Dazzling Killmen

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Dazzling Killmen
OriginSt. Louis, Missouri area
GenresMath Rock
Noise rock
Years active1990–1995
LabelsSkin Graft Records, Crime Life Records, Intellectual Convulsions, Sawtooth Records
Associated actsLaddio Bolocko, Brise-Glace, The Mars Volta, Colossamite
Past membersNick Sakes
Darin Gray
Blake Fleming
Tim Garrigan

Dazzling Killmen was a math rock band from the St. Louis, Missouri area. Formed in 1990, the group issued four singles and two full-lengths before officially ending in 1995, with a majority of it released through the independent label Skin Graft Records. Taking influence from hardcore punk and jazz music, the band has been noted by critics to of helped influence genres such as math rock[1] and post-metal[2]


The group, which formed in 1990, was composed of jazz students—drummer Blake Fleming, bassist Darin Gray, vocalist/guitarist Nick Sakes, and later on guitarist Tim Garrigan, who joined the group initially as a guest musician for the "Medicine Man" 7-inch single. Gray, Fleming, and Garrigan all previously performed in their school band in high school. The group has named bands such as Ultraman, Black Flag, Minutemen, Captain Beefheart, Big Black, Miles Davis, and John Coltrane influences for their personal sound.[1]

With their early singles and 1992 debut LP Dig Out the Switch, Dazzling Killmen caught the attention of the Chicago-based noise rock label Skin Graft Records, who proceeded to release the band's next few singles as well as their second and final full-length Face of Collapse. The group would later break up in the fall of 1995, immediately prior to a planned tour of Japan with Jim O'Rourke.[3]

Today, its members are better-known for their later projects - Nick Sakes has been in bands Colossamite, Sicbay, and xaddax. Darin Gray was in Brise-Glace, and has performed and recorded with Jim O'Rourke and with Glenn Kotche in On Fillmore. Blake Fleming was in Laddio Bolocko, The Mars Volta[4] and Electric Turn to Me. Tim Garrigan, now based in Brooklyn, is a solo performer.


Dazzling Killmen has been cited as an influence by musicians such as Ben Weinman of The Dillinger Escape Plan,[5] Jes Steineger of Coalesce,[6] Mike Taylor of Pg. 99,[7] KEN mode,[8] Knut,[9][10] and The Nation Blue.[11]

The group's music has been stated to of helped influence the development of multiple genres of music, with Brad Cohen writing for Clryvnt stating that the band "helped usher in myriad movements, including math rock, math metal and progcore, all the while defying classification."[12] Robin Jahdi named Face of Collapse as one of the best post-metal albums ever released, also stating that Dazzling Killmen "were ostensibly noise rock" and that they had left behind a "fantastic – if largely unknown – legacy in the form of [Face of Collapse]."[2] In 2013, Spin magazine named Blake Fleming as among the 100 best drummers in alternative music.[4]




  • Numb/Bottom Feeder 7" (1990, Sawtooth Records)
  • Torture/Ghost Limb 7" (1991, Crime Life Records)
  • Mother's Day Split 7" (1991, Skin Graft/Sluggo Records)
  • Medicine Me/Poptones 7" + Comic Set (1993, Skin Graft Records)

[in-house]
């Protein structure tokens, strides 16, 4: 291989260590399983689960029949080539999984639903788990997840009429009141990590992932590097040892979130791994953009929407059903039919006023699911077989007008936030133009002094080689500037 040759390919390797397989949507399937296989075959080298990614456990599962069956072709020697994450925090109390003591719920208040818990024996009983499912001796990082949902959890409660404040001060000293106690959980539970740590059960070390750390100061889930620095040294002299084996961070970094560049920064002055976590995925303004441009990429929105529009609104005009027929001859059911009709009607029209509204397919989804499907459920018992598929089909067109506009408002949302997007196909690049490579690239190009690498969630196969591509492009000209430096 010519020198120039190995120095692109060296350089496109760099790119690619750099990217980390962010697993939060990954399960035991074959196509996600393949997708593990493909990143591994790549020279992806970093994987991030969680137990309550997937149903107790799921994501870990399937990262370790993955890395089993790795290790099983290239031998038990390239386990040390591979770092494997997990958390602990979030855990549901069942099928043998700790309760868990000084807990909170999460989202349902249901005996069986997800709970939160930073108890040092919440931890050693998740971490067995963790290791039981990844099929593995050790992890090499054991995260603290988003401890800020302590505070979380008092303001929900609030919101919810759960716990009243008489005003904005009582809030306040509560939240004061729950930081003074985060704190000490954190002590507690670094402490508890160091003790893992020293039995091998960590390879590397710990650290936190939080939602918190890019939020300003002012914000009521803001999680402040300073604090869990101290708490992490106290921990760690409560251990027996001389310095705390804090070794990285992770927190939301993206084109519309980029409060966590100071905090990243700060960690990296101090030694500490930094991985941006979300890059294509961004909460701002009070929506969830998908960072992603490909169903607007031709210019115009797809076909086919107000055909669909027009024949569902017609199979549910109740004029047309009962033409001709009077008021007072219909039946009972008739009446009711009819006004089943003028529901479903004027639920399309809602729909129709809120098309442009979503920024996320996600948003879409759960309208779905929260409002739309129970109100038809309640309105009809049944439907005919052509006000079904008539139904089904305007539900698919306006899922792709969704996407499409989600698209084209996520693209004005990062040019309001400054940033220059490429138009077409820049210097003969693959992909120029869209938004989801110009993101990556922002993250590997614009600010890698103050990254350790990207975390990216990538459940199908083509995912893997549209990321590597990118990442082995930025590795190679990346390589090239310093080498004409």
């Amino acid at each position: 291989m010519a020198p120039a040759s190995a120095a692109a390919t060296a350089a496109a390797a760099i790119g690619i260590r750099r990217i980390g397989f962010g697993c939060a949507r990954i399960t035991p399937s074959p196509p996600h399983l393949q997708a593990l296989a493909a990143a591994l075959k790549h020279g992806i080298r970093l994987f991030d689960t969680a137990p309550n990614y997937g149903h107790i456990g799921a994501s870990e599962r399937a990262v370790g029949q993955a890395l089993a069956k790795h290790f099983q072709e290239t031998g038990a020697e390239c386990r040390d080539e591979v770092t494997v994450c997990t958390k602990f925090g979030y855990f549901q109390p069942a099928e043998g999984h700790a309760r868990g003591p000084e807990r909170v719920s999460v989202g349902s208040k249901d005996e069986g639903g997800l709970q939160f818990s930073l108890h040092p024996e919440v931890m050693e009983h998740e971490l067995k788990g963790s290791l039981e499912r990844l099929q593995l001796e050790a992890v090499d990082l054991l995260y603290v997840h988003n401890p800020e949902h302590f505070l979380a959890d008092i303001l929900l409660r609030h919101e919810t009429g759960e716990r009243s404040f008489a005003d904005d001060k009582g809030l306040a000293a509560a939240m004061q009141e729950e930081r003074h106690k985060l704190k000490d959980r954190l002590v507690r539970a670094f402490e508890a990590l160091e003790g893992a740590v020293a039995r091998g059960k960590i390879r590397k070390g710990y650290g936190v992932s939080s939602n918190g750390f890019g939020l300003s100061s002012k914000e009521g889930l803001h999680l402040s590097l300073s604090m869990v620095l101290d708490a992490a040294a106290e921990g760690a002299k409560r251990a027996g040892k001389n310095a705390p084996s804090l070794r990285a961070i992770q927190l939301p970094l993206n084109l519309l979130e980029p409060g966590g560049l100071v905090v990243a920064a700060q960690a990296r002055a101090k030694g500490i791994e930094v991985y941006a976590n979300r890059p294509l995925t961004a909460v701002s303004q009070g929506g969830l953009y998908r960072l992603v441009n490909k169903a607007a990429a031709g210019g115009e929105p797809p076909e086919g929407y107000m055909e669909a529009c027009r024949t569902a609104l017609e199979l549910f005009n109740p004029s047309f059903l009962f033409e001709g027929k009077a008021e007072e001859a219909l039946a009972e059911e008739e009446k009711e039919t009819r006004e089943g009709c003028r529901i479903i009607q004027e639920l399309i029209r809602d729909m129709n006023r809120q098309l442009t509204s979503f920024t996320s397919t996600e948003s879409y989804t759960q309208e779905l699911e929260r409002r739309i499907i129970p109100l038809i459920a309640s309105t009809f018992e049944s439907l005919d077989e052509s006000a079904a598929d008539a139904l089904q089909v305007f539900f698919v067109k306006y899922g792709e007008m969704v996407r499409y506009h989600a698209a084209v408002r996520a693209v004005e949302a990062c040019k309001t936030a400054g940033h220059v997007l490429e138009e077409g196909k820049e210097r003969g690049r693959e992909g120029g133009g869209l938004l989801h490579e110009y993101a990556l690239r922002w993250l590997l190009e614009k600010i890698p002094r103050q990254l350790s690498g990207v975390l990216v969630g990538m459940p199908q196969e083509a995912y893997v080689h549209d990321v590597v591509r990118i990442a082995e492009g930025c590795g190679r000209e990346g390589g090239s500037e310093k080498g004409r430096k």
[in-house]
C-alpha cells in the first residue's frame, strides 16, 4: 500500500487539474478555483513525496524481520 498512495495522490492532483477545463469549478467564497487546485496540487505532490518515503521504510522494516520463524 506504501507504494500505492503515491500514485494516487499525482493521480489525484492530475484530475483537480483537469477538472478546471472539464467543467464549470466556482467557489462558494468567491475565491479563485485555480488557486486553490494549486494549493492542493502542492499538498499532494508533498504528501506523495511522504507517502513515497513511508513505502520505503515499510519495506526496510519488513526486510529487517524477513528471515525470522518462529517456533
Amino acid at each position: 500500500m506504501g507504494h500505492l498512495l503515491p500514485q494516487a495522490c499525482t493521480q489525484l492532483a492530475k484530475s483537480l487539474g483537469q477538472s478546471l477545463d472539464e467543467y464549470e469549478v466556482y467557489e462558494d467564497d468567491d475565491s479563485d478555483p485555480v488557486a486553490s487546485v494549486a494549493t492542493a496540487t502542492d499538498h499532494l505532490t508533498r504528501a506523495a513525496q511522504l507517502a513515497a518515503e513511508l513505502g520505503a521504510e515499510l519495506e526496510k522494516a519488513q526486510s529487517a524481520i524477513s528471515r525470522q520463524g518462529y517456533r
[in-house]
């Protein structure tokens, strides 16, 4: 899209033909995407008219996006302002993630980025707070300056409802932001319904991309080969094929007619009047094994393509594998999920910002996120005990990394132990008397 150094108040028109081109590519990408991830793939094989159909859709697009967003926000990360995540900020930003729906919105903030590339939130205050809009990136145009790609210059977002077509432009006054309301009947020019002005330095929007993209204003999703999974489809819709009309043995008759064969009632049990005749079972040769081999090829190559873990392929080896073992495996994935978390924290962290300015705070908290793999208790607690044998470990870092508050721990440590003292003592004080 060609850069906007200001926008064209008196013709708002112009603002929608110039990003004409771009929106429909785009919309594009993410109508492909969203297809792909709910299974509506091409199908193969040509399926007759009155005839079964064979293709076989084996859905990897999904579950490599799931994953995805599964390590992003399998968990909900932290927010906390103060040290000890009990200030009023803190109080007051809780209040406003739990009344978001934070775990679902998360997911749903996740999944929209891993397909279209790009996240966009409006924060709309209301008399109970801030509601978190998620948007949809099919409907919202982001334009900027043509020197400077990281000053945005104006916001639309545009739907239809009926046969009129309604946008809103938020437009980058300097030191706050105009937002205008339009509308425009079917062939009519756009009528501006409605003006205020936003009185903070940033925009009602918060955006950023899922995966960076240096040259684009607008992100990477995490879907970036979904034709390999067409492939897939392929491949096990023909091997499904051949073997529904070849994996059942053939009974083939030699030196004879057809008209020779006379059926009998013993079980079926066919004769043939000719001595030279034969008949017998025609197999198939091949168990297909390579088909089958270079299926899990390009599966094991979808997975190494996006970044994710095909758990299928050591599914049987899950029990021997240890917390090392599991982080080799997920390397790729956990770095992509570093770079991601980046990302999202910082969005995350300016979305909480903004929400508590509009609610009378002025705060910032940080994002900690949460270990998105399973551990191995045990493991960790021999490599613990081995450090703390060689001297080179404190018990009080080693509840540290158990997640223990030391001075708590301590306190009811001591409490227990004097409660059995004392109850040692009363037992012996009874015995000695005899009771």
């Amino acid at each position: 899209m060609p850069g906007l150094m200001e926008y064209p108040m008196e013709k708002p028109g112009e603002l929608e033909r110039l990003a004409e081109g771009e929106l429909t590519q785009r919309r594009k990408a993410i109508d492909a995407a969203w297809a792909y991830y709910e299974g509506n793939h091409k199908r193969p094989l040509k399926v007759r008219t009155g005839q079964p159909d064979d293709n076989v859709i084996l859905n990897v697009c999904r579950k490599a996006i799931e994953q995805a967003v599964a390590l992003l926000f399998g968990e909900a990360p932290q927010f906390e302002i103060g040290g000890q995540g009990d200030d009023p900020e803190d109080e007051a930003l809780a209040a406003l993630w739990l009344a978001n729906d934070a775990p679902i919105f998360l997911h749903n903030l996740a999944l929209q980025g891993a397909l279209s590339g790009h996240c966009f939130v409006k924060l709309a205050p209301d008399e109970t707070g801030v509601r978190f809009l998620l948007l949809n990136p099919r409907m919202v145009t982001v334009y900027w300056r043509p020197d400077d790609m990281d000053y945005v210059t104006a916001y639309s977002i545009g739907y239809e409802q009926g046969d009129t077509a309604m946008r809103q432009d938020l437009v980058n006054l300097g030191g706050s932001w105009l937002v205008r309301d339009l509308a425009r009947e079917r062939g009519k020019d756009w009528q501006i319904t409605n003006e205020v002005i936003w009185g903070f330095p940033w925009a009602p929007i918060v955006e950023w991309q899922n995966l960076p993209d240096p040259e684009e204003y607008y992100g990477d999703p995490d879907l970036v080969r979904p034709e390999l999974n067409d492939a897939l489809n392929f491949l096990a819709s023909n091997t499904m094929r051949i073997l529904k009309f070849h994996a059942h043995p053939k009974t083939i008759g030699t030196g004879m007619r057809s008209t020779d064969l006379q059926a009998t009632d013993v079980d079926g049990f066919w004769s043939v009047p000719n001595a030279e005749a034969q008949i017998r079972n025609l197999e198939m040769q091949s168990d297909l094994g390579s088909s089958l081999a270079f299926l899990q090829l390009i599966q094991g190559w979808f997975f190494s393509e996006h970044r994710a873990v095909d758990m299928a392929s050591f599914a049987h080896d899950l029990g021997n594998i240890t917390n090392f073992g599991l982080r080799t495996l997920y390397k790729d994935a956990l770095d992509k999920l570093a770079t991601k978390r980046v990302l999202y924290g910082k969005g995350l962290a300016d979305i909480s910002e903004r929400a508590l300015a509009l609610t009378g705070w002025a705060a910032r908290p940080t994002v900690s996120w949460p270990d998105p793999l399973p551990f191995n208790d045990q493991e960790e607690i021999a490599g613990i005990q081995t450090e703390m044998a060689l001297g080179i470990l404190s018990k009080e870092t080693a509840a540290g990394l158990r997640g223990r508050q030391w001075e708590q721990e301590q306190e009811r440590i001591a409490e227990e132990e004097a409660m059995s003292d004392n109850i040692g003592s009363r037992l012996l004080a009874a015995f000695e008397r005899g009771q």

Live Albums[edit]

  • Lounge Ax CS (1993, Skin Graft Records)



  1. ^ a b Cohan, Brad (2016-11-29). "How Dazzling Killmen Merged Avant-Garde Jazz And Punk Fury". clrvynt.com. Clrvynt. Retrieved 2018-11-26.
  2. ^ a b Jahdi, Robin (2015-06-24). "The Top 40 Best Post-Metal Records Ever Made". factmag.com. FACT Magazine. Retrieved 2018-11-26.
  3. ^ Dazzling Killmen's page at Skin Graft Records
  4. ^ a b Various (2013-05-21). "The 100 Greatest Drummers of Alternative Music". spin.com. Spin. Retrieved 2018-11-26.
  5. ^ Weinman, Benjamin (October 30, 2013). "Under the Influence: Dillinger Escape Plan's Ben Weinman". The Skinny. Archived from the original on August 25, 2017. Retrieved December 17, 2017.
  6. ^ Siegl, Michael (June 6, 2009). ".: INTERVIEWS :: Jes Steineger von Coalesce". Metalnews.de (in German). Archived from the original on February 15, 2018. Retrieved February 15, 2018.
  7. ^ Ritchey, Glenn (August 10, 2017). "Pageninetynine look back on "Document #7″". www.invisibleoranges.com. Archived from the original on December 17, 2017. Retrieved December 17, 2017.
  8. ^ Morgan Ywain Evans (May 15, 2013). "Interview: KEN Mode – Entrenched in Noise". metalriot.com. Brooklyn, New York. Archived from the original on November 15, 2017. Retrieved January 14, 2018.
  9. ^ Martinelli, Roberto (2004). "KNUT". www.maelstromzine.com. No. 9. Archived from the original on December 17, 2017. Retrieved December 17, 2017.
  10. ^ "KNUT - Interview du 18/06/2004" (in French) (published March 10, 2005). June 18, 2004. Archived from the original on February 4, 2017. Retrieved March 9, 2018.
  11. ^ Reekie, Matt (August 3, 2009). "Van Demons". Unbelievably Bad. No. 5. p. 30. Retrieved March 9, 2018. Tom Lyngcoln: [...] Another band that me and Dan [McKay] used to rip off big-time was Dazzling Killmen. In the first four years there was bits of our songs that were like, "Dude, that's pretty much the entire song." We've never denied it, we've always advertised the fact because we reckon they're a kick-arse band and people should hear them. [...]
  12. ^ Cohan, Brad. "How Dazzling Killmen Merged Avant-Garde Jazz and Punk Fury". CLRVYNT. Retrieved 2018-12-27.

External links[edit]